Eurozone Raises Pressure on Greece, Urges Reforms

Ministers urge Greece to make haste with reforms in order to qualify for continued financial support.

Eurozone finance ministers warned Greece on Friday it risked default if the country’s leftist-led government would fail to produce credible plans for economic reform.

Greece’s Yanis Varoufakis faced a hostile meeting of finance chiefs in Latvia’s capital, Riga, where at least one of his counterparts raised the possibility of a Greek exit from the eurozone.

The Netherlands’ Jeroen Dijsselbloem, who chaired the summit, told Dutch media afterward the Greeks lacked a sense of urgency. “It is a matter of weeks rather than months before the money runs out,” he warned.

Without an agreement to release the remaining €7.2 billion in its bailout program, Greece could enter default as early as next month.

Dijsselbloem said a “comprehensive deal” was needed before other the eurozone countries could release the aid.

Pierre Moscovici, the European economy commissioner, urged Greece to make haste. “There is no other choice if we want to reach the goal that everyone shares, which is a stable, prosperous Greece anchored in the eurozone,” he said.

Varoufakis had made some concessions before the talks, saying he would be willing to consider new privatizations as well as establishing a commission to supervise tax collection in a nation that is notorious for avoiding paying tax.

But Greece previously turned down offers from other European countries to help it set up an independent tax commission and Varoufakis rejected deeper pension or salary cuts.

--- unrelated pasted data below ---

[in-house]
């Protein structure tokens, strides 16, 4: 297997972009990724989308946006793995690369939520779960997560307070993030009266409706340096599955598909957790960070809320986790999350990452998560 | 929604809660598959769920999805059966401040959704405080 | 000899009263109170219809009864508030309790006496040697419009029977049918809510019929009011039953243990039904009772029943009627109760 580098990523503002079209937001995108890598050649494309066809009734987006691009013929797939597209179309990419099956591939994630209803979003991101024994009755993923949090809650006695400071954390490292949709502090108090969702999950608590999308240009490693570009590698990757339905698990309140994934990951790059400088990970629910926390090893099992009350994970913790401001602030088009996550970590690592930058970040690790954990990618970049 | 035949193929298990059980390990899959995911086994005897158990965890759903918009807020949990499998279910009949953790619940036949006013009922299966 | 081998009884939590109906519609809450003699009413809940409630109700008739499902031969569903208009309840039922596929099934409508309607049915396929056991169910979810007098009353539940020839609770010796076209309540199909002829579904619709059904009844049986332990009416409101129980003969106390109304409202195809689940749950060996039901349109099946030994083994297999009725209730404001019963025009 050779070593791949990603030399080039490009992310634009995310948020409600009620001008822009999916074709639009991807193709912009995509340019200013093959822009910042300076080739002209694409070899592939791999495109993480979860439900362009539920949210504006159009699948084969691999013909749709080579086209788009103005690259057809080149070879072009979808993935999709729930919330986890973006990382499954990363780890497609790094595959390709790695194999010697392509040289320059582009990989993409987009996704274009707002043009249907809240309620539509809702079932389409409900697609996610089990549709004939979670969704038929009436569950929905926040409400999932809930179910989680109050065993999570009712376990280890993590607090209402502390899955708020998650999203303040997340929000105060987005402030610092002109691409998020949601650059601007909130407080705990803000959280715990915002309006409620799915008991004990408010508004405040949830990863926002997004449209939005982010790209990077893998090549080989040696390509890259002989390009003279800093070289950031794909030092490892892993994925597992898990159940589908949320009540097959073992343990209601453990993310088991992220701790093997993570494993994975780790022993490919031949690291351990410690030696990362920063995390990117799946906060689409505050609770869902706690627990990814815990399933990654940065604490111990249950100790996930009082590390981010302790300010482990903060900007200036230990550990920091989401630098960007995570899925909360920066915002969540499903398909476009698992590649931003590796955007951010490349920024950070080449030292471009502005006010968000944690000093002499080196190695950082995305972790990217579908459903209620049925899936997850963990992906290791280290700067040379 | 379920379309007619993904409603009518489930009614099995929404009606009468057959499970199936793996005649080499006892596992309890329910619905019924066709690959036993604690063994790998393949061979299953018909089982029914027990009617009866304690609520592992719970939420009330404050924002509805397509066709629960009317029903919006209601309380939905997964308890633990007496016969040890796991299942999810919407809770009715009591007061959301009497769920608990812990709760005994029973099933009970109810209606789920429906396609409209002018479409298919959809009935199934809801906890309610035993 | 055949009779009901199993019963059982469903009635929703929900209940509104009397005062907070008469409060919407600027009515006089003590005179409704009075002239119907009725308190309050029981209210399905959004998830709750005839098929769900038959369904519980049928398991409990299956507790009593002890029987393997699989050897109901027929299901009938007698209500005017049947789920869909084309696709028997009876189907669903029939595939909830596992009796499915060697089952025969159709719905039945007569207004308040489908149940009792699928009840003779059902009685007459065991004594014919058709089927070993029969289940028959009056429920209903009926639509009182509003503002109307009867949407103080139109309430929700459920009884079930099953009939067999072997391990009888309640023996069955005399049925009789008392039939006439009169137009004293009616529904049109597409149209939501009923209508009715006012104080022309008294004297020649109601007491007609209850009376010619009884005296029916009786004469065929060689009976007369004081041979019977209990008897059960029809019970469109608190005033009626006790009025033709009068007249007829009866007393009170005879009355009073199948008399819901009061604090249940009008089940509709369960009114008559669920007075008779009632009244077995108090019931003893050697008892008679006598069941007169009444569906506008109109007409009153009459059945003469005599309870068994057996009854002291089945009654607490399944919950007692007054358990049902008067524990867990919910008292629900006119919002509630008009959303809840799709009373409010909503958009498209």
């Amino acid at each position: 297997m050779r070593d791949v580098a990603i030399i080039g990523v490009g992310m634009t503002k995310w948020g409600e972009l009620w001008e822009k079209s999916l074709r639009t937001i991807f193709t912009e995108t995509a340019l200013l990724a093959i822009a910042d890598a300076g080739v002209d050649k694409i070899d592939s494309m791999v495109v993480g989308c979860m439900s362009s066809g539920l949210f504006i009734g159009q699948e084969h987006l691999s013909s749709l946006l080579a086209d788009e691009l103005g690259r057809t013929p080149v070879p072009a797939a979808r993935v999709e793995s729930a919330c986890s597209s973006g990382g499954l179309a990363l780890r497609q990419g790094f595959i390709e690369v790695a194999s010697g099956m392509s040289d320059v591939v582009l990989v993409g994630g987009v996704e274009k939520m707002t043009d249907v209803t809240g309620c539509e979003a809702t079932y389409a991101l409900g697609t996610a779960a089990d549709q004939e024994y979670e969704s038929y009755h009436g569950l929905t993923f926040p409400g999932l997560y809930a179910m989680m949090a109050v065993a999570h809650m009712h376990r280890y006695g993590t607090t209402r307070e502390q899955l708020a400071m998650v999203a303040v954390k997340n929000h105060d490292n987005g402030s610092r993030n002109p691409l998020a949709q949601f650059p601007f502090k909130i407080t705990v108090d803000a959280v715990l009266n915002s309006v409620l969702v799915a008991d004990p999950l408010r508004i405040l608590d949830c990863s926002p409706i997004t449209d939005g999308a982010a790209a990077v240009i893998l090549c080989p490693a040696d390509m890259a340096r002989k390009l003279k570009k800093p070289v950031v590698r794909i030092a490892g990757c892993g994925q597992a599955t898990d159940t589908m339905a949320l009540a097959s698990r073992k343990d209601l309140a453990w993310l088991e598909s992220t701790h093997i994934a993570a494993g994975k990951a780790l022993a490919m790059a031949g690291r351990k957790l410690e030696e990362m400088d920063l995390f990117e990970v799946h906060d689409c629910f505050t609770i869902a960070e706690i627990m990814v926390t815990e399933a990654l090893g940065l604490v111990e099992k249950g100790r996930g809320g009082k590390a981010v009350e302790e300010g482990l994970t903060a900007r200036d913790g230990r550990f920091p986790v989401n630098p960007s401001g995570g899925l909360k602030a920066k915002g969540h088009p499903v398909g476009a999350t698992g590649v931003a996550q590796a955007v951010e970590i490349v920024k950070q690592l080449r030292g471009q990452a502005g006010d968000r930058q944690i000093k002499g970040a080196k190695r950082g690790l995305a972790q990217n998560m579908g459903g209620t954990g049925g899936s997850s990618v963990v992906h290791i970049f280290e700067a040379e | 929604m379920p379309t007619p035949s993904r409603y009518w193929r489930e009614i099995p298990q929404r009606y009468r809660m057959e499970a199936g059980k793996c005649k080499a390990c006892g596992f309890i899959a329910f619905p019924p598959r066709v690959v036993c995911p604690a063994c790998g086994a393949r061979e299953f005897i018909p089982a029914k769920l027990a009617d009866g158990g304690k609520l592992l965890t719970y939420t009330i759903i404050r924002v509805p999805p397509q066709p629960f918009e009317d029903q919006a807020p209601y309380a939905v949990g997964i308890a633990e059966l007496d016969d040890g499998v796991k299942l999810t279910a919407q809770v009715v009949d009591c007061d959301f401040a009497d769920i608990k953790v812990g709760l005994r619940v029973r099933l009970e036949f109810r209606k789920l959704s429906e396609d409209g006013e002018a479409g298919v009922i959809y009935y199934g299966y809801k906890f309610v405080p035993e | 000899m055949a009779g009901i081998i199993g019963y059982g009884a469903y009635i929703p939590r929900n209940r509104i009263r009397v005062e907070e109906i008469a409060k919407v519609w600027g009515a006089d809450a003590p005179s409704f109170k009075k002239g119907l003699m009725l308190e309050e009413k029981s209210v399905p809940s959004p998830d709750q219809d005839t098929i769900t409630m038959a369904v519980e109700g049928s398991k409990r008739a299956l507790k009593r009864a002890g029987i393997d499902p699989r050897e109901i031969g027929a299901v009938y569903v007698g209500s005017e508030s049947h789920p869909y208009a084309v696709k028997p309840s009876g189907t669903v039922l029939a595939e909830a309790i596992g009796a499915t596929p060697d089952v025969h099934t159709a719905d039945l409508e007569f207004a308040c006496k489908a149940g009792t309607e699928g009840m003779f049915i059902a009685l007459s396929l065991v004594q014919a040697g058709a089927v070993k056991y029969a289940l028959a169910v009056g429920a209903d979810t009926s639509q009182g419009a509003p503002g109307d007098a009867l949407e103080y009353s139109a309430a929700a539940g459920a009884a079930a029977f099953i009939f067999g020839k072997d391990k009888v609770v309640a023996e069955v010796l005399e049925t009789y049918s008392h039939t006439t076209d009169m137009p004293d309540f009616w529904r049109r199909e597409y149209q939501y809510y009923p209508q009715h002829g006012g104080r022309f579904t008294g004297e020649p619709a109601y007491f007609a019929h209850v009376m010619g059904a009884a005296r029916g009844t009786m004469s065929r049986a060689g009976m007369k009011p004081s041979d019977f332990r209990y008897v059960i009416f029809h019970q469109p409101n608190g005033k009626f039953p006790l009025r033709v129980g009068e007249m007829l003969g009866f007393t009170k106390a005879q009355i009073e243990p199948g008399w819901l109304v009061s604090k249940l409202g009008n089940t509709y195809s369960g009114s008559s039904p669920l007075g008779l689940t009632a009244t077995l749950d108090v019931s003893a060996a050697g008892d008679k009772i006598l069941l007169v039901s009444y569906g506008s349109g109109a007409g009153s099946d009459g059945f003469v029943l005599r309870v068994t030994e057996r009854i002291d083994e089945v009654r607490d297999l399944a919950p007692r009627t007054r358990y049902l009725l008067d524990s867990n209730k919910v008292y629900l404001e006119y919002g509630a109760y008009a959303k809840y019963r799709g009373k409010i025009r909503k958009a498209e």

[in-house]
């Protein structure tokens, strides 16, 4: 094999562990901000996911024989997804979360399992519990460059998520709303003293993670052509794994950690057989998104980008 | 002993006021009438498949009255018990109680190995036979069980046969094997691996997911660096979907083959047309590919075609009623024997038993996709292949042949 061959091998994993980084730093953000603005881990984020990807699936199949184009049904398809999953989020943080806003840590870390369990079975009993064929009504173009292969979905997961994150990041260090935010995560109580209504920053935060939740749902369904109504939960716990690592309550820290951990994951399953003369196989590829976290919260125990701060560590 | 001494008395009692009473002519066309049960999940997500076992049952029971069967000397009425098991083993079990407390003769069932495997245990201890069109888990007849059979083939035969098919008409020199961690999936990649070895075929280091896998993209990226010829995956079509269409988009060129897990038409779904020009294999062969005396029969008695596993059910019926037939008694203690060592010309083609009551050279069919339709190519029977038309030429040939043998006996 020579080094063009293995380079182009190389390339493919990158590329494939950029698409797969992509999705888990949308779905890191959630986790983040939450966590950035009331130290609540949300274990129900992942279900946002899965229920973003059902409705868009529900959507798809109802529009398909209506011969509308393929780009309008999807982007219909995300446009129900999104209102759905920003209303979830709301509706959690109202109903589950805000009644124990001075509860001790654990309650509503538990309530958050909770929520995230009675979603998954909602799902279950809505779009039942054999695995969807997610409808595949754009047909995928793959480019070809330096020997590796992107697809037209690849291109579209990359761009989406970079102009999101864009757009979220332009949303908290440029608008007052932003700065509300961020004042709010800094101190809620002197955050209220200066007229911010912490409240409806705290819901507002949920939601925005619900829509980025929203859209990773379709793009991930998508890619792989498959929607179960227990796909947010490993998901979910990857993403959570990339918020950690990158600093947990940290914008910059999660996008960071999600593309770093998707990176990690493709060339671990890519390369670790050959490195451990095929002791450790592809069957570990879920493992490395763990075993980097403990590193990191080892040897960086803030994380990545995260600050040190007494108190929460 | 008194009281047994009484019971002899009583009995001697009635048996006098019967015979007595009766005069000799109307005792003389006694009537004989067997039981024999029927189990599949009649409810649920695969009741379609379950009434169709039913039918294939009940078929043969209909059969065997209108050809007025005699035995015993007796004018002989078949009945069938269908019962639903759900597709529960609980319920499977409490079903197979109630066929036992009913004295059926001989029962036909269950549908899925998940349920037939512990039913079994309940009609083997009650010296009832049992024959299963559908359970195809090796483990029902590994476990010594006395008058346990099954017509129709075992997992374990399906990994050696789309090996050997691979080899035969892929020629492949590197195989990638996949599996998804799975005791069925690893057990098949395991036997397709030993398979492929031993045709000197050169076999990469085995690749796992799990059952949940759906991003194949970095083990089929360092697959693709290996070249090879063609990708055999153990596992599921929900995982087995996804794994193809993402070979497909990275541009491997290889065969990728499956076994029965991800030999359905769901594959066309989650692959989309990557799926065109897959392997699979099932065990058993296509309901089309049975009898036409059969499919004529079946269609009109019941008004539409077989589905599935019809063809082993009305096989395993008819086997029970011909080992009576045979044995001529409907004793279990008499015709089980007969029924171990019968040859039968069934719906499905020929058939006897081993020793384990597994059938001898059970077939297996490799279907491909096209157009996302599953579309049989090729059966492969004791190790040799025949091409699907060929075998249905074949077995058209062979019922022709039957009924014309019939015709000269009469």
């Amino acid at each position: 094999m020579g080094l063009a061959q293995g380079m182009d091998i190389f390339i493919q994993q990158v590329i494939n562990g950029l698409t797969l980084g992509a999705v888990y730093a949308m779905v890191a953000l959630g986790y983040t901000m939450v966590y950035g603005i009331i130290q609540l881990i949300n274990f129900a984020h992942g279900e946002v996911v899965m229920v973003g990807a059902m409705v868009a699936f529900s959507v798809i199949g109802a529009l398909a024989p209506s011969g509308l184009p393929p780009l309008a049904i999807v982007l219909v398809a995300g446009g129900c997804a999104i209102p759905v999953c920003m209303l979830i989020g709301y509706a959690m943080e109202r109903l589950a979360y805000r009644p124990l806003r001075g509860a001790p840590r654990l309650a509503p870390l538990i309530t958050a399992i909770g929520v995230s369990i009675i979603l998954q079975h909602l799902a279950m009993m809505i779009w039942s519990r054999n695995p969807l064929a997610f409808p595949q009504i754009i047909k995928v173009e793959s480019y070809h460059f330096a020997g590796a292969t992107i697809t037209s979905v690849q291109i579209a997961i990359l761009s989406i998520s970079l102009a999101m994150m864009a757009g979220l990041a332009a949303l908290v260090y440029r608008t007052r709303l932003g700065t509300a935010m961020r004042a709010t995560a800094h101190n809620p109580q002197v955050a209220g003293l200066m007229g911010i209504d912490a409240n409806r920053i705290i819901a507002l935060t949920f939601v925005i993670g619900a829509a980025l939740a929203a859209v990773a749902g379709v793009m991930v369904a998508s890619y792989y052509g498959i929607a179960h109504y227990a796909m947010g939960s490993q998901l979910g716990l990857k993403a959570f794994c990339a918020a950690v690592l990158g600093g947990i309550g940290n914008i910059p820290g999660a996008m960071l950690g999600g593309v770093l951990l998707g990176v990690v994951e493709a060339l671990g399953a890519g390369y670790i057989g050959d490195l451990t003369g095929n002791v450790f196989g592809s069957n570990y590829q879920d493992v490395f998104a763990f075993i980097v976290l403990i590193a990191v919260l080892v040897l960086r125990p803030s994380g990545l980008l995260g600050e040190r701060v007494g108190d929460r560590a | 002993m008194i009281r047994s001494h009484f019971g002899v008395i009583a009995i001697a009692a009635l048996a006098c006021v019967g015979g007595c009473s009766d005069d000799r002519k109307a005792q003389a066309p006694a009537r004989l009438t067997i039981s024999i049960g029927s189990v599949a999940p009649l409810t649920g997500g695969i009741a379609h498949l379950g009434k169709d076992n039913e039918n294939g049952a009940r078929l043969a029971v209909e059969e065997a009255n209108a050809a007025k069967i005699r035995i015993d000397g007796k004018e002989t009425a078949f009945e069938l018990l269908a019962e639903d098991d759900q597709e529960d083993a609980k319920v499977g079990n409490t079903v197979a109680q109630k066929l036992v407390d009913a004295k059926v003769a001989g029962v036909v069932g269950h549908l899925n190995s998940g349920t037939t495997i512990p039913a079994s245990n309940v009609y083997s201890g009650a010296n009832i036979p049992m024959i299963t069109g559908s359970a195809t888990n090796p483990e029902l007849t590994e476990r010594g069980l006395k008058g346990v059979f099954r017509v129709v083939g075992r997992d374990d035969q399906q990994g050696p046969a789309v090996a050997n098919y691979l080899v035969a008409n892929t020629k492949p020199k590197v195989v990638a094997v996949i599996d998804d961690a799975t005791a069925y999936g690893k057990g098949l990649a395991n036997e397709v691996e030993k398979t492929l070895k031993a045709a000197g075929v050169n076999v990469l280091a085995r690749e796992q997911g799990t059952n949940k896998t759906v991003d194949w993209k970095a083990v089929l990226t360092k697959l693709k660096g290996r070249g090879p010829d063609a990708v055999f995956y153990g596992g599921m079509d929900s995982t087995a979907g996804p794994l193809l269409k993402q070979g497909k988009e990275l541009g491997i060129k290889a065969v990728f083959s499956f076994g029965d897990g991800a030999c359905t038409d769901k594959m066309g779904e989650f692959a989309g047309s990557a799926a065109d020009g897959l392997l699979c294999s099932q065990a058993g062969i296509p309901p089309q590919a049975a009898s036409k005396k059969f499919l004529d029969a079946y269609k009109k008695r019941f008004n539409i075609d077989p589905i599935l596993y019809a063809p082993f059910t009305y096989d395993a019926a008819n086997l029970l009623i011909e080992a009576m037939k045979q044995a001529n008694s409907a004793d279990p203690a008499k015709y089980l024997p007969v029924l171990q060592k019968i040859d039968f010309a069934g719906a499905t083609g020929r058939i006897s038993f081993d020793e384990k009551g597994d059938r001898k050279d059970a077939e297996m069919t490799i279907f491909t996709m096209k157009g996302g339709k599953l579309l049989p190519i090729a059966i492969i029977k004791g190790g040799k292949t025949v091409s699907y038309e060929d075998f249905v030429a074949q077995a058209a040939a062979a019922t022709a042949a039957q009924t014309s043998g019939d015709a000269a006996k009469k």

Greek prime minister Alexis Tsipras promised his creditors last month he would soon unveil new reforms in order to qualify for continued financial support. The proposed measures have underwhelmed the European Union and the International Monetary Fund which jointly administer Greece’s bailout.

Among the reforms were €6 billion in new taxes to pay for food stamps, rent subsidies and electricity for households that are unable to pay their bills.

Lacking were changes to the Greek pension system and labor market liberalization.

If anything, the government’s recent proposals would reverse improvements made in both areas. They would free up €600 million to pay a thirteenth month of pensions and gradually raise the minimum wage “after consultations with the social partners.”

Tsipras won the election in January on promises to raise the minimum wage and restore collective bargaining.

Immediately after taking office, he canceled the privatization of Greece’s largest seaport and its public power utility.

Other European governments criticized the rolling back of policy changes Greece has made since 2010 in exchange for €240 billion in financial support.

Tsipras has not made himself more popular by demanding war reparations from Germany and accusing Portugal and Spain of taking a hard line in negotiations in order to bring down his government. Members of his cabinet have threatened to flood Europe with immigrants, including militants who might have been fighting for the Islamic State in Iraq and Syria, if Greece doesn’t get its way — or to seek help from Russia instead.

The anxiety has pushed Greece’s economy back into recession after it finally posted some growth last year.